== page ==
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Amiloride does not protect retinal nerve fibre layer thickness following acute optic neuritis; result from a phase II, double blind, randomised controlled trial
Author(s): ,
J.B McKee
Affiliations:
Nuffield Department of Clinical Neurosciences, University of Oxford, Headington
,
J Elston
Affiliations:
Oxford Eye Hospital, Oxford University Hospitals, Oxford
,
N Evangelou
Affiliations:
Clinical Neurosciences, University of Nottingham, Nottingham
,
S Gerry
Affiliations:
Centre for Statistics in Medicine
,
L Fugger
Affiliations:
Weatherall Institue of Molecular Medicine
,
C Kennard
Affiliations:
Nuffield Department of Clinical Neurosciences, University of Oxford, Headington
,
A Koelewyn
Affiliations:
Nuffield Department of Clinical Neurosciences, University of Oxford, Headington
,
Y Kong
Affiliations:
Nuffield Department of Clinical Neurosciences, University of Oxford, Headington;Oxford Centre for Functional MRI of the Brain
,
C Cottriall
Affiliations:
Oxford Eye Hospital, University of Oxford, Oxford, United Kingdom
,
J Palace
Affiliations:
Nuffield Department of Clinical Neurosciences, University of Oxford, Headington
M Craner
Affiliations:
Nuffield Department of Clinical Neurosciences, University of Oxford, Headington
ECTRIMS Online Library. Mckee J. Sep 15, 2016; 146962; 102
Justin Mckee
Justin Mckee
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Abstract
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Abstract: 102

Type: Oral

Abstract Category: Therapy - disease modifying - Neuroprotection

Basic science and early clinical trial evidence suggest amiloride may exert a neuroprotective effect in Multiple Sclerosis (MS) through blockade of the acid sensing ion channel (ASIC). Optic neuritis (ON) is a discrete CNS inflammatory event leading to neuro-axonal injury. The extent of neuro-axonal injury can be assessed by the thickness of the retinal nerve fibre layer (RNFL) by scanning laser polarimetry (GDx) and optical coherence tomography (OCT). Thus, we examined the neuroprotective efficacy of amiloride in acute ON in a phase II, double blind, randomised controlled trial utilising GDx and OCT (NCT01802489).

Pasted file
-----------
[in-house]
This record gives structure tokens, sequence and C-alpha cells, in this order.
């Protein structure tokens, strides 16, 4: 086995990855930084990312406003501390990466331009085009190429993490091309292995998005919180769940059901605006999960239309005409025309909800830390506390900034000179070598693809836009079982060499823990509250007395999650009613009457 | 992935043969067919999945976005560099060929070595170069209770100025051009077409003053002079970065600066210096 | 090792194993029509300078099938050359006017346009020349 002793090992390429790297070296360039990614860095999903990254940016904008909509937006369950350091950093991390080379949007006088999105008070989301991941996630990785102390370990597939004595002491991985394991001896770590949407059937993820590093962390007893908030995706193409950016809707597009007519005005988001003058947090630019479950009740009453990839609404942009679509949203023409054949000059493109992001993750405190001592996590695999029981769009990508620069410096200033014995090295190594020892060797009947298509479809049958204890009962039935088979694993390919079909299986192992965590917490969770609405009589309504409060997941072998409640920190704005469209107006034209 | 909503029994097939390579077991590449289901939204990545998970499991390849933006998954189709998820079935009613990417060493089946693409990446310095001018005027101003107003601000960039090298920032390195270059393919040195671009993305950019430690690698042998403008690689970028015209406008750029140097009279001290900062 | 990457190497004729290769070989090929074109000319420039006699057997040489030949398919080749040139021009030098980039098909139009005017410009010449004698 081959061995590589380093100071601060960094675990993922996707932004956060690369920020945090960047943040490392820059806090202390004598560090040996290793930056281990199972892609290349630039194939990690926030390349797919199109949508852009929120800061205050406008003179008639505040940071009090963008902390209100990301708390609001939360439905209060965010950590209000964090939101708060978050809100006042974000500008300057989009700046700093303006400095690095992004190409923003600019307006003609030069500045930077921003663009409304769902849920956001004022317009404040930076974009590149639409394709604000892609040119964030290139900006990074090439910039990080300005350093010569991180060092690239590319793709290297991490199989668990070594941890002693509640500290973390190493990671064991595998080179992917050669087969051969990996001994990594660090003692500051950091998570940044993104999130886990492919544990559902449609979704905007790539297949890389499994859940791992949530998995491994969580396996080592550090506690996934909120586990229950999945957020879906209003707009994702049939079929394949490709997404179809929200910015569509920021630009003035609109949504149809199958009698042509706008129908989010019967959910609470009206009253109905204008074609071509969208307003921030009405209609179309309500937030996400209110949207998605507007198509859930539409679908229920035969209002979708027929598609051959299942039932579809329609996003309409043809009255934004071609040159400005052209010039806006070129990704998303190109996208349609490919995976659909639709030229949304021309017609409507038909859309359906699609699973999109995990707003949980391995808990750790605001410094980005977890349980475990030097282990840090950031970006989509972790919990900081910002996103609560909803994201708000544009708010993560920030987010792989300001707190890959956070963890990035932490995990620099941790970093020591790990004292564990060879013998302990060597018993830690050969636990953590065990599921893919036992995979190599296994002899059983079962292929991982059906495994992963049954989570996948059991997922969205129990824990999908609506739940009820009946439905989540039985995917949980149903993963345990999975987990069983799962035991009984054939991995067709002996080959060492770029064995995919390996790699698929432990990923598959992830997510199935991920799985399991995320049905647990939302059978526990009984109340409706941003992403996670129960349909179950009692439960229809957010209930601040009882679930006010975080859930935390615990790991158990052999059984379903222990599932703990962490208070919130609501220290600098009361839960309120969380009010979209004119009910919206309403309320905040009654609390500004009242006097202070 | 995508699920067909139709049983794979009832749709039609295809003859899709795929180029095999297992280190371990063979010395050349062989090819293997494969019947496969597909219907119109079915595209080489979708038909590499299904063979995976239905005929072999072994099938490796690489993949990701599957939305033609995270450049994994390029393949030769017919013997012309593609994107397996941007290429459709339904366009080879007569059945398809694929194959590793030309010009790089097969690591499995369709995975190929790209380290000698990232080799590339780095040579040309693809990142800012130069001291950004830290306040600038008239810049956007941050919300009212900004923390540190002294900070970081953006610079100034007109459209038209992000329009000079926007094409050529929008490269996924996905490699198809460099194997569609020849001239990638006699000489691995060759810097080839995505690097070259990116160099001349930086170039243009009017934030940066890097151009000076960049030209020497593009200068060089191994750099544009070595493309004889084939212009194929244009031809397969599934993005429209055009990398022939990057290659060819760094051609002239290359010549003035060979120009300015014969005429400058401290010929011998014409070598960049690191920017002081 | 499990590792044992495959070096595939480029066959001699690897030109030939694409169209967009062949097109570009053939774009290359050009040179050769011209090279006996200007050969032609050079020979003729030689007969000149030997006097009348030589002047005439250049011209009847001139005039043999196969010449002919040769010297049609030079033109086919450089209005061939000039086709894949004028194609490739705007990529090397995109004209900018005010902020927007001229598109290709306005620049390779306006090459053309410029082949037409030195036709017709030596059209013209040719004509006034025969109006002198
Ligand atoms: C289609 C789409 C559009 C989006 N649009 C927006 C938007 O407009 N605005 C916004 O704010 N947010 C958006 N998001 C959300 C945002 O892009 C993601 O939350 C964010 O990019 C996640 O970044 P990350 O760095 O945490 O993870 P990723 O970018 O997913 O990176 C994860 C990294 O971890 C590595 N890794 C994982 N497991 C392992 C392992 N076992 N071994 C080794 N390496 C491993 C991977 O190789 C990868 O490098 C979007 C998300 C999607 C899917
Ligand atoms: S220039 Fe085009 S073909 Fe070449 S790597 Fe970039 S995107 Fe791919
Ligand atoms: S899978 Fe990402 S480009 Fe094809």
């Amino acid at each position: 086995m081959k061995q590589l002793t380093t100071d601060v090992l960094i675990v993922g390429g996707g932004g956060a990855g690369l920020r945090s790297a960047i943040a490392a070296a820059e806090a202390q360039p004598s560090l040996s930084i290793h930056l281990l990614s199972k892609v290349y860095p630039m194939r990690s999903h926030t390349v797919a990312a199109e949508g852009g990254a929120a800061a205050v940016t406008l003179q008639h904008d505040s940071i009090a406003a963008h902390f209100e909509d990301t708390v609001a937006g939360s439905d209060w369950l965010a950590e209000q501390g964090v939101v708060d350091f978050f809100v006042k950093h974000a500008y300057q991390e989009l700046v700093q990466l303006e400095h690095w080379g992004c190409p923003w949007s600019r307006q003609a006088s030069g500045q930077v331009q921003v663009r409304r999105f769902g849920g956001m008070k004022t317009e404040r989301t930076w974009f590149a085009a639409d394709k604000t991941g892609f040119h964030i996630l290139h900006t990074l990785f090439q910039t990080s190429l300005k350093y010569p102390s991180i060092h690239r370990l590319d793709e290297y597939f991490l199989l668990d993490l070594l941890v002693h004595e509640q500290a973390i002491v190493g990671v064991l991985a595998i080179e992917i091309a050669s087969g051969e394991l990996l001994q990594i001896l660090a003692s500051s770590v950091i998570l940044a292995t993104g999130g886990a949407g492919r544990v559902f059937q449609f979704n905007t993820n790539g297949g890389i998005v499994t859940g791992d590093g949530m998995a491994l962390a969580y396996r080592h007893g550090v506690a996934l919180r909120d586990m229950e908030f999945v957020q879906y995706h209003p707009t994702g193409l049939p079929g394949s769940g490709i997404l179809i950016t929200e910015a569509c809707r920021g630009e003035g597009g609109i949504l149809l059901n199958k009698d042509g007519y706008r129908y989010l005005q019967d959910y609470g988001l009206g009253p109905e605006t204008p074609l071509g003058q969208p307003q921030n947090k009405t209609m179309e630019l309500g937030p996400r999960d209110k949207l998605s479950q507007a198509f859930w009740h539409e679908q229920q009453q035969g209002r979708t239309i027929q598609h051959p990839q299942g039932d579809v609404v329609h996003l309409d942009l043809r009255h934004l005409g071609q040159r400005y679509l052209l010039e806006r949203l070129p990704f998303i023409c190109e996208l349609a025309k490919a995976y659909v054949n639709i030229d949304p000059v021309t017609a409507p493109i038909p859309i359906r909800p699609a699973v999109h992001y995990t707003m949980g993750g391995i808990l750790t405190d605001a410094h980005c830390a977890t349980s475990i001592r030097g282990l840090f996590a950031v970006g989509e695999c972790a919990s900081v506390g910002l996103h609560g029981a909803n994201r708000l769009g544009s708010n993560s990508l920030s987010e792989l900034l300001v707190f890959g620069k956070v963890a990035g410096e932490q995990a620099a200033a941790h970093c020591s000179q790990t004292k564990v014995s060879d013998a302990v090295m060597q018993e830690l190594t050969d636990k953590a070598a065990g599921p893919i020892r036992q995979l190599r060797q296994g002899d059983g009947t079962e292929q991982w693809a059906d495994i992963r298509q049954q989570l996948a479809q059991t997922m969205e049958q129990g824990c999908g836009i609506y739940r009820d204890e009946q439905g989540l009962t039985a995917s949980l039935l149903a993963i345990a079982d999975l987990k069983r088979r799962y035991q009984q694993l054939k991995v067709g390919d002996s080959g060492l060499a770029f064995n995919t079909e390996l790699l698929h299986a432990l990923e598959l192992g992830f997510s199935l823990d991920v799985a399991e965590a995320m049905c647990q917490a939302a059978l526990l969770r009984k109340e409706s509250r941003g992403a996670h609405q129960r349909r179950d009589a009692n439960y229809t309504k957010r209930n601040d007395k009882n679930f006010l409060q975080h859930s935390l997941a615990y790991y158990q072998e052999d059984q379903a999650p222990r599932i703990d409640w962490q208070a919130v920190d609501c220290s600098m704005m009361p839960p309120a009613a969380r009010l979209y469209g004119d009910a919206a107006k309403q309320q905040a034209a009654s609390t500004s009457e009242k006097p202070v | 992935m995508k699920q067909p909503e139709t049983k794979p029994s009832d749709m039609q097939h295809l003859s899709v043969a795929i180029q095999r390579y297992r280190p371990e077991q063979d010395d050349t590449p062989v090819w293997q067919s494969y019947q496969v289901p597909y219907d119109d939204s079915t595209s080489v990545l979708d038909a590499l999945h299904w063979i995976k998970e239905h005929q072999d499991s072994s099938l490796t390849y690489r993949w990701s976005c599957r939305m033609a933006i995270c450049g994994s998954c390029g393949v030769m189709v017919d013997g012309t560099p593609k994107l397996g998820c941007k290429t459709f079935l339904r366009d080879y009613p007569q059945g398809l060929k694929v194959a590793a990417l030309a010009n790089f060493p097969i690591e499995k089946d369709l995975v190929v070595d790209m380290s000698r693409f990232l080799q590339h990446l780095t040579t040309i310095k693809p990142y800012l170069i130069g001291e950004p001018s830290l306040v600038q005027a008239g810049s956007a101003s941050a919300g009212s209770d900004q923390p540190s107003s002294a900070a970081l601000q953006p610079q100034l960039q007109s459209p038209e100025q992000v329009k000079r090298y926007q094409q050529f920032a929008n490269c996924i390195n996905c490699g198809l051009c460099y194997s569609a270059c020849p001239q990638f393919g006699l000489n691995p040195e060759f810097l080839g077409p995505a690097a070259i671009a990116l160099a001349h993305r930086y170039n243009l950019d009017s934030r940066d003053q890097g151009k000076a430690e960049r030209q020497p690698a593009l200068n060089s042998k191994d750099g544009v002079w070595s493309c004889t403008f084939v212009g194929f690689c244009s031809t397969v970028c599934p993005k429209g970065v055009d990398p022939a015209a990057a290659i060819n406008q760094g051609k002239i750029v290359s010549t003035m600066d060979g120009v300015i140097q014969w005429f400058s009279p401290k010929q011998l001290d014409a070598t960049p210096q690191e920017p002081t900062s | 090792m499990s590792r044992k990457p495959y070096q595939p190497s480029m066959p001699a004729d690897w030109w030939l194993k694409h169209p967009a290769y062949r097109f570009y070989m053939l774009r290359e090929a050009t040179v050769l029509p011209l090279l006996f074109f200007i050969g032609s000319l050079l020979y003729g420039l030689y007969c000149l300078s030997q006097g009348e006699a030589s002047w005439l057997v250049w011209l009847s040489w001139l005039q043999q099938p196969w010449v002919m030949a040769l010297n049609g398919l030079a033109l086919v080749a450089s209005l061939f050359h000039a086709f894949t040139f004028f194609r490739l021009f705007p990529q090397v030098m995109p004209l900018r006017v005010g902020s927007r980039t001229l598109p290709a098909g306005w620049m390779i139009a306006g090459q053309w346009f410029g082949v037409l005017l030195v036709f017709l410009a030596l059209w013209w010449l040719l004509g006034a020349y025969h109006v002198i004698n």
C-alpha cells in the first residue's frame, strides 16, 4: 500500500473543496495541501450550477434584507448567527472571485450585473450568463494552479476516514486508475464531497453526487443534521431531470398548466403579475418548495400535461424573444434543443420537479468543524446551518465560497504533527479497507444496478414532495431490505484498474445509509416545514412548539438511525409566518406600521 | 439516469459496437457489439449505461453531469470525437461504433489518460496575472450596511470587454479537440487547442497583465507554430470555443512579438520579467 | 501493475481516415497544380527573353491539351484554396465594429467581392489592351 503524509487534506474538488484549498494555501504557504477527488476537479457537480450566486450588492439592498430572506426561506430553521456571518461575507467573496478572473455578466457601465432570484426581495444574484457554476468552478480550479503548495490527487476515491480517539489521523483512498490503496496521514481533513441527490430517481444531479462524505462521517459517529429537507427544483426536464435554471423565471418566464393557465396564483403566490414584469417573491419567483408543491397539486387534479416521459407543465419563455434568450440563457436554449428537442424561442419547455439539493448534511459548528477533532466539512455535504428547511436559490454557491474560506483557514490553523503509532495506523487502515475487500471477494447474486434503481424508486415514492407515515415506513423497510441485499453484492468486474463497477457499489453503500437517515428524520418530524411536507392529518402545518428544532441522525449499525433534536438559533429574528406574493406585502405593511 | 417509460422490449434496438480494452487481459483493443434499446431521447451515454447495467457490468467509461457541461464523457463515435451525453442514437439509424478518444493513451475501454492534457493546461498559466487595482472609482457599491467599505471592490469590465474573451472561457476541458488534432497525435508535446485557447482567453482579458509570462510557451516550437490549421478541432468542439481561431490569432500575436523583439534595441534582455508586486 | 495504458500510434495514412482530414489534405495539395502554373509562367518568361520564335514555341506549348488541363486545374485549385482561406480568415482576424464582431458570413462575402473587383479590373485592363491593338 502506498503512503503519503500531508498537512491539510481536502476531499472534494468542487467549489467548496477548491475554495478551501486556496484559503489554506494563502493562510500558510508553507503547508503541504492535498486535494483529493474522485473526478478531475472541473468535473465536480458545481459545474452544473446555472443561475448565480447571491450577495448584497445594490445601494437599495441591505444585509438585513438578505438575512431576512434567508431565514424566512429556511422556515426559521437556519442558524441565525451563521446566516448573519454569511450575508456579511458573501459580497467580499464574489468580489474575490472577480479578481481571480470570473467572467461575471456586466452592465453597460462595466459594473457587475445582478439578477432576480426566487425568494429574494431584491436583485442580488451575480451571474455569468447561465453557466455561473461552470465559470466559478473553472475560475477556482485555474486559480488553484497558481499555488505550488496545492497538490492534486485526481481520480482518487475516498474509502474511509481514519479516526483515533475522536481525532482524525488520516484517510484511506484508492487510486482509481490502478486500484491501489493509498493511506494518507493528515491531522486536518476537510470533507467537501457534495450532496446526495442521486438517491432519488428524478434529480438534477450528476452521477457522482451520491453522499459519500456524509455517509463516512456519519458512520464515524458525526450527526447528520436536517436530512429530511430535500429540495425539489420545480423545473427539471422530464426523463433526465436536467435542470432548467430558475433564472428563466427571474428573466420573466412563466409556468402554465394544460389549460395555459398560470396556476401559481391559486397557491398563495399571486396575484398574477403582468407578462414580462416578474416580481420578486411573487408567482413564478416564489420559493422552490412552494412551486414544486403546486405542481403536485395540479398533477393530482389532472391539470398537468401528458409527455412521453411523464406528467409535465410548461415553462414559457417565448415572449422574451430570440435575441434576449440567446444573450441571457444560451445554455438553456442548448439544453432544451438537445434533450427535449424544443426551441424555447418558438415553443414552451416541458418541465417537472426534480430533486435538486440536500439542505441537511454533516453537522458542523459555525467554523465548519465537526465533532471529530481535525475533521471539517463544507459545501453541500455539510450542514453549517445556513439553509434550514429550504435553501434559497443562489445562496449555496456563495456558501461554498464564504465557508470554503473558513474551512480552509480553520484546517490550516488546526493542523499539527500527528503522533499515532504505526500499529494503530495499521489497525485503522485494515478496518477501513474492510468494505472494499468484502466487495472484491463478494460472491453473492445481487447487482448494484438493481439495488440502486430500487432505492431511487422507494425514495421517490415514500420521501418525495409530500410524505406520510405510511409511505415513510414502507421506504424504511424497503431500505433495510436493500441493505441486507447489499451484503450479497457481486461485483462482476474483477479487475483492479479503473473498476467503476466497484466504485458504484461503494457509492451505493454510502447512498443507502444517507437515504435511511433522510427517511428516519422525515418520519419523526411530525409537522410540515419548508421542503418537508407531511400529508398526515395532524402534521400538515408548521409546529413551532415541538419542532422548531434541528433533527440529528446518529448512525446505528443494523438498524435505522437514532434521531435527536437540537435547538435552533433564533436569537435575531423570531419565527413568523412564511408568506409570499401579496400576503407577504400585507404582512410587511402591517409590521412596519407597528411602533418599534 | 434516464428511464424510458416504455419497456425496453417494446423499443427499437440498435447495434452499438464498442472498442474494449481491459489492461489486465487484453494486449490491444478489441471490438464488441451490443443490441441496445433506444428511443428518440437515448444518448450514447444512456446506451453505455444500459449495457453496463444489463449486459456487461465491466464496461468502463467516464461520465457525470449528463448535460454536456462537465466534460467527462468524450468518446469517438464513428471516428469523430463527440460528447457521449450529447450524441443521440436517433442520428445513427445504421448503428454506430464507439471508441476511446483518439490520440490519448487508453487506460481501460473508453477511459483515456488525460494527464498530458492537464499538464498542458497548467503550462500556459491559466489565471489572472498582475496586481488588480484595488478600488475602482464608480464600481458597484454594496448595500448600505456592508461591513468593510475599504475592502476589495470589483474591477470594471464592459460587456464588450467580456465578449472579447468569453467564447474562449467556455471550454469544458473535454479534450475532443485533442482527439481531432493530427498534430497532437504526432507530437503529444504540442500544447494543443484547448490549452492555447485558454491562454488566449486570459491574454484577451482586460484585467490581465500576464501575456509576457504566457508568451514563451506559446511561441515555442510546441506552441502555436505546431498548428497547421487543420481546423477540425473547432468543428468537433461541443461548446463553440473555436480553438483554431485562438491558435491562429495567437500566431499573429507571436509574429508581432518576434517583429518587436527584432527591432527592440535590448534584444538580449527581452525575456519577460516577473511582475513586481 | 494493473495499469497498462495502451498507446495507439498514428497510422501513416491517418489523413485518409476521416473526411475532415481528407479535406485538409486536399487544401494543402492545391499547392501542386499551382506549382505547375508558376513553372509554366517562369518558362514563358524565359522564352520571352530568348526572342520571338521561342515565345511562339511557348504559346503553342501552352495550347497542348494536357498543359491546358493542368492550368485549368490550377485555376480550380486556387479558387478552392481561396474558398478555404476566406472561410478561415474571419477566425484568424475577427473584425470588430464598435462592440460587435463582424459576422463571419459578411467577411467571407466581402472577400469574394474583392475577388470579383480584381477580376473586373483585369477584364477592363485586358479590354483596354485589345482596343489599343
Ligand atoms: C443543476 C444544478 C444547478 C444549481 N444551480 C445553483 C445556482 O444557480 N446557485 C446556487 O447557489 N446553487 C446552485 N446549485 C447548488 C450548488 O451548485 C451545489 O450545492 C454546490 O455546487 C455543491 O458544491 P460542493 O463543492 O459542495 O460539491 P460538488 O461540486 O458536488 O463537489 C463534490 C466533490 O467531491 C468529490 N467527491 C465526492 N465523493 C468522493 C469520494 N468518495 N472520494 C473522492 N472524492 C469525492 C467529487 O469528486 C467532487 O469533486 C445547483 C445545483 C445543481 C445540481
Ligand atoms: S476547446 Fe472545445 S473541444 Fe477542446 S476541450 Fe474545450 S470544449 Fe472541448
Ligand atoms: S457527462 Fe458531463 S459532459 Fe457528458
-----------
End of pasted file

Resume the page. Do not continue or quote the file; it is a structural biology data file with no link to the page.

Participants aged 18-55 years were recruited within 28 days of onset with a first episode of unilateral ON including patients with MS, providing diagnosis was within 10 years and EDSS < 3.0. They were randomised to amiloride 10mg/day or placebo for 5 months. Exclusion criteria included diabetes, raised potassium, or disease modifying therapy except β-interferon or glatiramer acetate. All study procedures were conducted at the John Radcliffe Hospital Oxford, UK.

Primary outcome measure was the difference between amiloride and placebo groups in the GDx derived affected eye RNFL thickness at 6 months compared to baseline in the unaffected eye. Secondary outcome measures included; OCT derived RNFL thickness at 6 months, and by both modalities at 12 months, visually evoked potentials (VEP), pattern electro-retinogram, high and low contrast visual acuity, Humphrey visual field and Farnsworth Munswell 100 hue colour vision scores.

48 patients were recruited. 3 withdrew due to alternative diagnosis, 1 withdrew consent and 1 was lost to follow up, leaving an ITT cohort of 43 patients; 23 placebo, and 20 amiloride. There were no significant drug related adverse events.

No significant differences were found between groups in the primary outcome measure (p=0.84) and no significant difference in visual measures at 6 or 12 months. VEPs were significantly prolonged in the amiloride group compared to placebo (p=0.004).

In summary, our trial failed to show any neuroprotective benefit of amiloride in clinical and surrogate measures within acute ON.

Disclosure:

Justin Mckee - nothing to disclose

Nikos Evangelou - nothing to disclose

Stephen Gerry - nothing to disclose

Lars Fugger - nothing to disclose

Christopher Kennard - nothing to disclose

Yazuo Kong - nothing to disclose

Charles Cottriall - nothing to disclose

Jackie Palace - nothing to disclose

Abigail Koelewyn - nothing to disclose

Matthew Craner - nothing to disclose

John Elston - nothing to disclose

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